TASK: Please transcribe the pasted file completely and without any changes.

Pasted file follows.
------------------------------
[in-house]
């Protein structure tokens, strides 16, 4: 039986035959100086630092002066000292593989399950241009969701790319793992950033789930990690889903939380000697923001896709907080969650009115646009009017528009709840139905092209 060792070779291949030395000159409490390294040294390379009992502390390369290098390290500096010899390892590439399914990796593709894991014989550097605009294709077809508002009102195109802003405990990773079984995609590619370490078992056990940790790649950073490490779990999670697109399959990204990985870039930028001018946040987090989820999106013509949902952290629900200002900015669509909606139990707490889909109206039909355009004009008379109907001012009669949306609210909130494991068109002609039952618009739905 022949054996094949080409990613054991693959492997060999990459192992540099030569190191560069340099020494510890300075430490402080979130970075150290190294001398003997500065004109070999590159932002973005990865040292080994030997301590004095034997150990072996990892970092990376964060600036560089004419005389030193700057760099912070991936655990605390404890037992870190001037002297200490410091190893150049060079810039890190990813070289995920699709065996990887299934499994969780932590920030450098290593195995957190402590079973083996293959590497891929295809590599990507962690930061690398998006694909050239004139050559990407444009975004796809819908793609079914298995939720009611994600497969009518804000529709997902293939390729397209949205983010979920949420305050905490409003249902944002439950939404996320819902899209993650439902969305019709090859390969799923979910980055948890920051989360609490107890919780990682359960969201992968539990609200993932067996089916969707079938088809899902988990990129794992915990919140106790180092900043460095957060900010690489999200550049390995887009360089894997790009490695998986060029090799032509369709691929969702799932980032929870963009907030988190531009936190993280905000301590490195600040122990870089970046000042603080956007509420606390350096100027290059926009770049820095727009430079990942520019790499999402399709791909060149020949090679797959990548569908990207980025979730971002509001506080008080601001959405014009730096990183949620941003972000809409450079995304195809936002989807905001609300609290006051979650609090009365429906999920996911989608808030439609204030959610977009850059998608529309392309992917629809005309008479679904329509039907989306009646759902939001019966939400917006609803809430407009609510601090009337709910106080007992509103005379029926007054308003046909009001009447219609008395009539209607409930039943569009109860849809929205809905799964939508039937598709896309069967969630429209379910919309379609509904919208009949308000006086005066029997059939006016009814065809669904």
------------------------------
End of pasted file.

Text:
[in-house]
């Protein structure tokens, strides 16, 4: 039986035959100086630092002066000292593989399950241009969701790319793992950033789930990690889903939380000697923001896709907080969650009115646009009017528009709840139905092209 060792070779291949030395000159409490390294040294390379009992502390390369290098390290500096010899390892590439399914990796593709894991014989550097605009294709077809508002009102195109802003405990990773079984995609590619370490078992056990940790790649950073490490779990999670697109399959990204990985870039930028001018946040987090989820999106013509949902952290629900200002900015669509909606139990707490889909109206039909355009004009008379109907001012009669949306609210909130494991068109002609039952618009739905 022949054996094949080409990613054991693959492997060999990459192992540099030569190191560069340099020494510890300075430490402080979130970075150290190294001398003997500065004109070999590159932002973005990865040292080994030997301590004095034997150990072996990892970092990376964060600036560089004419005389030193700057760099912070991936655990605390404890037992870190001037002297200490410091190893150049060079810039890190990813070289995920699709065996990887299934499994969780932590920030450098290593195995957190402590079973083996293959590497891929295809590599990507962690930061690398998006694909050239004139050559990407444009975004796809819908793609079914298995939720009611994600497969009518804000529709997902293939390729397209949205983010979920949420305050905490409003249902944002439950939404996320819902899209993650439902969305019709090859390969799923979910980055948890920051989360609490107890919780990682359960969201992968539990609200993932067996089916969707079938088809899902988990990129794992915990919140106790180092900043460095957060900010690489999200550049390995887009360089894997790009490695998986060029090799032509369709691929969702799932980032929870963009907030988190531009936190993280905000301590490195600040122990870089970046000042603080956007509420606390350096100027290059926009770049820095727009430079990942520019790499999402399709791909060149020949090679797959990548569908990207980025979730971002509001506080008080601001959405014009730096990183949620941003972000809409450079995304195809936002989807905001609300609290006051979650609090009365429906999920996911989608808030439609204030959610977009850059998608529309392309992917629809005309008479679904329509039907989306009646759902939001019966939400917006609803809430407009609510601090009337709910106080007992509103005379029926007054308003046909009001009447219609008395009539209607409930039943569009109860849809929205809905799964939508039937598709896309069967969630429209379910919309379609509904919208009949308000006086005066029997059939006016009814065809669904």